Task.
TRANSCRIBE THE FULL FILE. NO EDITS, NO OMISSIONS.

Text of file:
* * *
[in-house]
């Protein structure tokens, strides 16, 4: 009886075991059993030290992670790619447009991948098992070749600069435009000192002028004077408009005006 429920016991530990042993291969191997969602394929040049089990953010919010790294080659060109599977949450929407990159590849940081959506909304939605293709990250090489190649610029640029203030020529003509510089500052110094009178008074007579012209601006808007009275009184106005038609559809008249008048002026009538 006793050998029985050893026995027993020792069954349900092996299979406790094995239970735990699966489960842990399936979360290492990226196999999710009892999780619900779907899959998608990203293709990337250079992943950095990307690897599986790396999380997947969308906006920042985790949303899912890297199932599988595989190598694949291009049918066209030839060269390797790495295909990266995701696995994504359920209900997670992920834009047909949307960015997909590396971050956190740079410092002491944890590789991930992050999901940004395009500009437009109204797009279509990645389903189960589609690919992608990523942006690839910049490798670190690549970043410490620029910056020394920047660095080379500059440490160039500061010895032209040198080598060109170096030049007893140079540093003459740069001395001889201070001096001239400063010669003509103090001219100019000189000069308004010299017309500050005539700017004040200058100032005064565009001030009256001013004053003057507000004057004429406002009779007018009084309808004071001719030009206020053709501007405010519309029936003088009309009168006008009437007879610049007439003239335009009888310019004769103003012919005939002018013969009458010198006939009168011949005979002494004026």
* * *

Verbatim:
[in-house]
């Protein structure tokens, strides 16, 4: 009886075991059993030290992670790619447009991948098992070749600069435009000192002028004077408009005006 429920016991530990042993291969191997969602394929040049089990953010919010790294080659060109599977949450929407990159590849940081959506909304939605293709990250090489190649610029640029203030020529003509510089500052110094009178008074007579012209601006808007009275009184106005038609559809008249008048002026009538 006793050998029985050893026995027993020792069954349900092996299979406790094995239970735990699966489960842990399936979360290492990226196999999710009892999780619900779907899959998608990203293709990337250079992943950095990307690897599986790396999380997947969308906006920042985790949303899912890297199932599988595989190598694949291009049918066209030839060269390797790495295909990266995701696995994504359920209900997670992920834009047909949307960015997909590396971050956190740079410092002491944890590789991930992050999901940004395009500009437009109204797009279509990645389903189960589609690919992608990523942006690839910049490798670190690549970043410490620029910056020394920047660095080379500059440490160039500061010895032209040198080598060109170096030049007893140079540093003459740069001395001889201070001096001239400063010669003509103090001219100019000189000069308004010299017309500050005539700017004040200058100032005064565009001030009256001013004053003057507000004057004429406002009779007018009084309808004071001719030009206020053709501007405010519309029936003088009309009168006008009437007879610049007439003239335009009888310019004769103003012919005939002018013969009458010198006939009168011949005979002494004026």